Write in a way where you convey that you understand some of the distress the client is feeling.
This is your best chance to connect with the client and increase your chances of having the person take an action and contact you.
Save all your information about your training and degrees for your ‘About’ page.
3. The website lacks cohesion in design and aesthetics
Another annoyance of mine are websites that have not invested in a clean and pleasing design. One of the quickest ways to repel a prospective client is to have a site that uses mis-matching colours, fonts of differing sizes and colours and too many (sometimes unrelated) images that dominate the page.
A website that looks ‘home-made’ can be spotted a mile away, and this does little to increase your credibility as a professional.
Invest in a website designer that has created visually pleasing websites , for others to help you portray the professional image your business deserves. (If you need a recommendation, check out Nathaniel Richman, who has created many websites for healing professionals.)
4. The website navigation menu is unclear and confusing
Many counselling websites have navigation menus that are hard to find or worse, don’t make sense to the overall structure of the website. This creates what’s called ‘friction’ in marketing- the experience of the website visitor having to think too much or being confused.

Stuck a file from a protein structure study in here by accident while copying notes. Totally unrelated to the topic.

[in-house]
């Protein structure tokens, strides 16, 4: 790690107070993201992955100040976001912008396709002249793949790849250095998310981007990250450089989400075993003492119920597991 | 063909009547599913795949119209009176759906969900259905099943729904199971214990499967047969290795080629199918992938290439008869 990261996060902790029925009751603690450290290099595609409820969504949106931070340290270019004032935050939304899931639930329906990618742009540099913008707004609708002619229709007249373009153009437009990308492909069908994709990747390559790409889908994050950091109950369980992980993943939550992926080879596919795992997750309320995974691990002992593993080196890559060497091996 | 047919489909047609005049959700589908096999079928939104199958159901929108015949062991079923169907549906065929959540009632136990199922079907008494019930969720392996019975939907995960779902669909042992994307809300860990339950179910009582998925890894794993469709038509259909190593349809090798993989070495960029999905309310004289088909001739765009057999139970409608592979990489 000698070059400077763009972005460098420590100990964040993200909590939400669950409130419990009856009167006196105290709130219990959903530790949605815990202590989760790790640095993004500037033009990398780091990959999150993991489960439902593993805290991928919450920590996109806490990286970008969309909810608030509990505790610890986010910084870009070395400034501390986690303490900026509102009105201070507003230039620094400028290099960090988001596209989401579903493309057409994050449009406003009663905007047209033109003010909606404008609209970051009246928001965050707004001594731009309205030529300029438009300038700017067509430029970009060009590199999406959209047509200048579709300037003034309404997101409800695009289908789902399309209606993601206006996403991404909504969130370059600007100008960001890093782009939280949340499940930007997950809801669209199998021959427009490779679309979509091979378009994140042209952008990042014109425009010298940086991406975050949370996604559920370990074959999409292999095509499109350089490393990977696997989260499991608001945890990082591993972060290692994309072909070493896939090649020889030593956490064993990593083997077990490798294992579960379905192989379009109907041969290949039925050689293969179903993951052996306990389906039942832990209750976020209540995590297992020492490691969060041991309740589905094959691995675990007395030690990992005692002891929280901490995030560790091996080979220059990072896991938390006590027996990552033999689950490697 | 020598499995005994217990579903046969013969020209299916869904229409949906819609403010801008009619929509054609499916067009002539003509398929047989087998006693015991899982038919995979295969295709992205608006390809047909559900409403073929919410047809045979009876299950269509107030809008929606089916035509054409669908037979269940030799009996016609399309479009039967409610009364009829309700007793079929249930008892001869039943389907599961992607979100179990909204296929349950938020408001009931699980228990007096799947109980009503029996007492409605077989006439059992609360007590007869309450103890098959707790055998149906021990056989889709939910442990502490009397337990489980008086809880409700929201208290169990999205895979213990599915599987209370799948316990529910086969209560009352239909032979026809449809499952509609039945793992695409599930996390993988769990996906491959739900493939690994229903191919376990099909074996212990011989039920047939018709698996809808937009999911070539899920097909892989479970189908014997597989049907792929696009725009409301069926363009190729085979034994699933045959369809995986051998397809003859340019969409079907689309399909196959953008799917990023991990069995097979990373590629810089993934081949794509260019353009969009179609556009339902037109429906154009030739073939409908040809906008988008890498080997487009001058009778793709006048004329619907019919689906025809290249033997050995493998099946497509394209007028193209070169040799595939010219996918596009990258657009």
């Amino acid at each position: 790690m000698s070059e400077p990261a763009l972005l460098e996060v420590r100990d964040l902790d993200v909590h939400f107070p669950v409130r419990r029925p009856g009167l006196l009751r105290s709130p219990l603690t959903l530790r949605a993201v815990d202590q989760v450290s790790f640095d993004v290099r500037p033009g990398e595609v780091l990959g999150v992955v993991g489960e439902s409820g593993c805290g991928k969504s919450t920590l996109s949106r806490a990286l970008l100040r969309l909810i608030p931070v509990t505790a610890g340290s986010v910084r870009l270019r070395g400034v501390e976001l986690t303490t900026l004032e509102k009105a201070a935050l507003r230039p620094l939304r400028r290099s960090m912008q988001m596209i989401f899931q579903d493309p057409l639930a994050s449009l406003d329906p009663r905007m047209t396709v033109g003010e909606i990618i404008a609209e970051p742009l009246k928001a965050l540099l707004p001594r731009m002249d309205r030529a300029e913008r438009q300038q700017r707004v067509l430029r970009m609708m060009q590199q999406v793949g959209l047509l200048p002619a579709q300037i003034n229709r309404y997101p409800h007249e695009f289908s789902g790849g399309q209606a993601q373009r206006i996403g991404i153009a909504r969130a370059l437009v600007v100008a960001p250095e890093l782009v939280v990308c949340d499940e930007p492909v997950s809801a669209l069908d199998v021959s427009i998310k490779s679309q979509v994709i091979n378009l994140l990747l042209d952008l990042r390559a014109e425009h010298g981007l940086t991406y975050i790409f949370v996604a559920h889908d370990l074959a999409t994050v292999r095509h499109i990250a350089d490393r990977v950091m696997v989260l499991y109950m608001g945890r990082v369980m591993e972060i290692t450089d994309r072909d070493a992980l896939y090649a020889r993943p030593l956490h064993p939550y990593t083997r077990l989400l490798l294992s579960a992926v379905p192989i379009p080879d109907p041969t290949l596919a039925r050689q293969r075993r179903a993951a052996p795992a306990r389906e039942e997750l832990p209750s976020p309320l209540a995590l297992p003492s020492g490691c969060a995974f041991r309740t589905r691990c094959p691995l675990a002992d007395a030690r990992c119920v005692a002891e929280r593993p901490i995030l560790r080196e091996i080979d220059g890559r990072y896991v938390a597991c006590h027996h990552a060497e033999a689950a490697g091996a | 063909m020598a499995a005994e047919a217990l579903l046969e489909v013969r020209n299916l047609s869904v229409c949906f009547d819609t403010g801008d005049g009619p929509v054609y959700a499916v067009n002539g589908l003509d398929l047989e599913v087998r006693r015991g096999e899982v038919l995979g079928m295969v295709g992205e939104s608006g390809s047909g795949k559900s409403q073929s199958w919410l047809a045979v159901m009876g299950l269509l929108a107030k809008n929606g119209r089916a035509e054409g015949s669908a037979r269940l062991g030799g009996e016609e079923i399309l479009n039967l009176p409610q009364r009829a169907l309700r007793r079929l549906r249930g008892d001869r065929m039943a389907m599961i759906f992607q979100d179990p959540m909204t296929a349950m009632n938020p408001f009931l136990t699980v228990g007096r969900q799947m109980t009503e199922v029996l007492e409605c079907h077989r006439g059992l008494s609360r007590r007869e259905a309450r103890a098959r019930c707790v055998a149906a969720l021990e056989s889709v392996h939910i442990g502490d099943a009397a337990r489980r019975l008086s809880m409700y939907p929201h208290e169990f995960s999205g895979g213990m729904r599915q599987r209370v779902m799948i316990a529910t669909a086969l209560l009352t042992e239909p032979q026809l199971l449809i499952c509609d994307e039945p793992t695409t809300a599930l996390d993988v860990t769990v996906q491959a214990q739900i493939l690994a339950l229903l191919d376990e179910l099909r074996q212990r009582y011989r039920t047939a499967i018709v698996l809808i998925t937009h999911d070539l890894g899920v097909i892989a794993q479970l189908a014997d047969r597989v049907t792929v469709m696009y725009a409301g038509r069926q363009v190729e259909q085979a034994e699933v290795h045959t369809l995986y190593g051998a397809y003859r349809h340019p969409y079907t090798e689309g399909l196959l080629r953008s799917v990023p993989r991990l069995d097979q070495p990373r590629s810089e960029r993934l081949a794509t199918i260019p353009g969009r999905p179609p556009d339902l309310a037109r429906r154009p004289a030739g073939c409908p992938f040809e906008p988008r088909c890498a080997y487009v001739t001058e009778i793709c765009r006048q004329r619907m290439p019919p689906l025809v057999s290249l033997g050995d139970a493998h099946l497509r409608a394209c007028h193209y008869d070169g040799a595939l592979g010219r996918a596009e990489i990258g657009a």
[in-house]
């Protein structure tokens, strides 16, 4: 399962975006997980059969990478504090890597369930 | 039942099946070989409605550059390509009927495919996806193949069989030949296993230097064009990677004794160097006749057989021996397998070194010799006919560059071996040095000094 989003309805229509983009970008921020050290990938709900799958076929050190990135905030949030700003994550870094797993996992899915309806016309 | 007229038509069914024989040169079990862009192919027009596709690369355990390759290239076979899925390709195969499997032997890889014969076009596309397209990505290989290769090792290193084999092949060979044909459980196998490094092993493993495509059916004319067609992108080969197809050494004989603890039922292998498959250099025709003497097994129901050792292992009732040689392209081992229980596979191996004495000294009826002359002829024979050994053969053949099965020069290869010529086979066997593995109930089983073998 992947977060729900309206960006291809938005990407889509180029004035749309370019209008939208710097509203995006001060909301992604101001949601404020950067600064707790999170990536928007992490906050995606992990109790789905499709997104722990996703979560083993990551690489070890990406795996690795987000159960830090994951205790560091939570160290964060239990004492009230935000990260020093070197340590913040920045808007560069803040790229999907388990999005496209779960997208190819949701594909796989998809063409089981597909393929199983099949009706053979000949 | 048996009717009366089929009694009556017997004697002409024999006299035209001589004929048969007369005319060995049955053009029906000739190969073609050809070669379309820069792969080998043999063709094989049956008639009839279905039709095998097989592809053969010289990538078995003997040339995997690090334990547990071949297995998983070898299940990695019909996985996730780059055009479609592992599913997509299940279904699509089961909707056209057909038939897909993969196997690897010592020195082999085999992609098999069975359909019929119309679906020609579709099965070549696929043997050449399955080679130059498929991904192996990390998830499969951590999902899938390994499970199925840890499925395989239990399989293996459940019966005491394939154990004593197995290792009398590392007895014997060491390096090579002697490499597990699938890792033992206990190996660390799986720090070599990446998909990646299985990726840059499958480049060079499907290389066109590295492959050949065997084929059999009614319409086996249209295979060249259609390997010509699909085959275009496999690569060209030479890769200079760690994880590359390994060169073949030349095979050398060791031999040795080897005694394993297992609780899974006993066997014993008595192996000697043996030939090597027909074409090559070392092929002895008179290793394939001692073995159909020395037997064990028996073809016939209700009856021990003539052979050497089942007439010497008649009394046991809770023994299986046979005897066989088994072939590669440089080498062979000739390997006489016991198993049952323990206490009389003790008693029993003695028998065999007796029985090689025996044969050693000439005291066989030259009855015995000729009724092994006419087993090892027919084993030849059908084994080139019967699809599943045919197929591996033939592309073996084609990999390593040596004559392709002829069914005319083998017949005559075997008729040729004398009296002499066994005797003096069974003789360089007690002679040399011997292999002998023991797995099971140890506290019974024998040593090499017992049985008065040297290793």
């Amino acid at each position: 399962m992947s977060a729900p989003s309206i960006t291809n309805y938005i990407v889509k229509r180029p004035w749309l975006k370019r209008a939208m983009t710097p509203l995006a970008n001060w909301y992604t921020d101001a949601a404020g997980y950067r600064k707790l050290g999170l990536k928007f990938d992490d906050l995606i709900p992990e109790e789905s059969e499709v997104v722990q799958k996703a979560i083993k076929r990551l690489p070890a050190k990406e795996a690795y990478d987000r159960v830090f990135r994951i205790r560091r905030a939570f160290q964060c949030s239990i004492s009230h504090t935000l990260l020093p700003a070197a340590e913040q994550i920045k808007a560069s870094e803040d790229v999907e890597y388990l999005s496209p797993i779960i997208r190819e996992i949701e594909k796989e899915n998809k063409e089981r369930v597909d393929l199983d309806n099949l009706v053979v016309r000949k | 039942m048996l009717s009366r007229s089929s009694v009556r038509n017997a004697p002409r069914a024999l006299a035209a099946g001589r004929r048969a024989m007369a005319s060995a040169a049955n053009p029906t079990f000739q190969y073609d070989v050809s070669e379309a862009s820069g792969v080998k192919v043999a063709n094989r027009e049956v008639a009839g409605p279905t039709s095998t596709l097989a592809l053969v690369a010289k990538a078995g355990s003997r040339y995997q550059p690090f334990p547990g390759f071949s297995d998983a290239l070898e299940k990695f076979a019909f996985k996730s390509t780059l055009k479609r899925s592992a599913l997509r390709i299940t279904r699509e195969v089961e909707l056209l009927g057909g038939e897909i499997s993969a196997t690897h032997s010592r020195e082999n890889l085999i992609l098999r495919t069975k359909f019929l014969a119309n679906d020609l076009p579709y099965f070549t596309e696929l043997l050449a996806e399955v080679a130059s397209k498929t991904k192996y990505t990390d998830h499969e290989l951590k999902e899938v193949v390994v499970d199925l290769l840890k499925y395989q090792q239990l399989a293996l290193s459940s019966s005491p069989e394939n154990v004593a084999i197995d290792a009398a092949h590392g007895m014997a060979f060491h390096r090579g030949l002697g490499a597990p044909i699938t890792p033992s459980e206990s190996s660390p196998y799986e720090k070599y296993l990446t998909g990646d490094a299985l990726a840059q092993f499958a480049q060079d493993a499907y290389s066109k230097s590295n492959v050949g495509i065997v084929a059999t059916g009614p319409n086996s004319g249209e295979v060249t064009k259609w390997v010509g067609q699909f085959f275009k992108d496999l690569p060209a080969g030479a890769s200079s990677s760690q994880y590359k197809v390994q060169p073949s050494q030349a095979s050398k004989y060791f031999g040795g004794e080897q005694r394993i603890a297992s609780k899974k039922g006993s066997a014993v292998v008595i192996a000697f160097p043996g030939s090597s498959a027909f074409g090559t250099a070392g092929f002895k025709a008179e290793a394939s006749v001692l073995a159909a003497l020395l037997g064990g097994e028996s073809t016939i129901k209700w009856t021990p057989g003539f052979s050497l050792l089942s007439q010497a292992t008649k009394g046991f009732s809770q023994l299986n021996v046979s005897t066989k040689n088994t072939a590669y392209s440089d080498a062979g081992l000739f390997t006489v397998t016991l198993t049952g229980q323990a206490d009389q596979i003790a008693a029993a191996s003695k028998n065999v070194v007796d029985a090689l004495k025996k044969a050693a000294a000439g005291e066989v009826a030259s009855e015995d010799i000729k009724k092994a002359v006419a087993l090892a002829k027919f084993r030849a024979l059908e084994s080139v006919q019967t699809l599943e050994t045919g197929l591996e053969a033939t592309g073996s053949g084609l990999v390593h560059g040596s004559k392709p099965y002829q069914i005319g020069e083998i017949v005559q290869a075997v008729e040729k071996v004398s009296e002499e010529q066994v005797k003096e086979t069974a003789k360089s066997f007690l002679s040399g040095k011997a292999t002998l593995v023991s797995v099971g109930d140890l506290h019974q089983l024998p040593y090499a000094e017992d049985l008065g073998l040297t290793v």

Your biggest competition is not the therapist down the street, but rather the browser’s back button.
Research shows that when website visitors are confused or frustrated, they will likely hit the back button and leave your site, unlikely to return.
Make sure you have a navigation menu that clearly shows the important pages of your site and how the visitor can easily get there. Avoid creating any confusion or having the visitor have to think too much about how to access the pages of your website for a client-attracting counselling website.
5. The website has no compelling call-to-action
This one seems like a no-brainer, but many counsellors and therapists forget to add a call-to-action.
A call-to-action is a term to describe telling someone what desired action you want them to take on your website. This depends on your marketing goals, but you may want them to sign up for your newsletter, watch a video introduction of you or call you to make an appointment.
Research shows that telling the website visitor what to do next significantly increases your chances that they will take that action.
Check your website and make sure you have clear calls-to-action on each page, so there is no doubt what you want the reader to do.
Are you struggling with creating or developing an effective website that converts visitors into paying clients?
If you’re based in Sydney, consider joining my new coaching group called: Get Past Your Marketing Blocks and Build a Successful Private Practice. We ran this group with great success in 2011 and it will run it again in 2012.
Visit the Sydney Private Practice Success Coaching Group page to find out more and to register.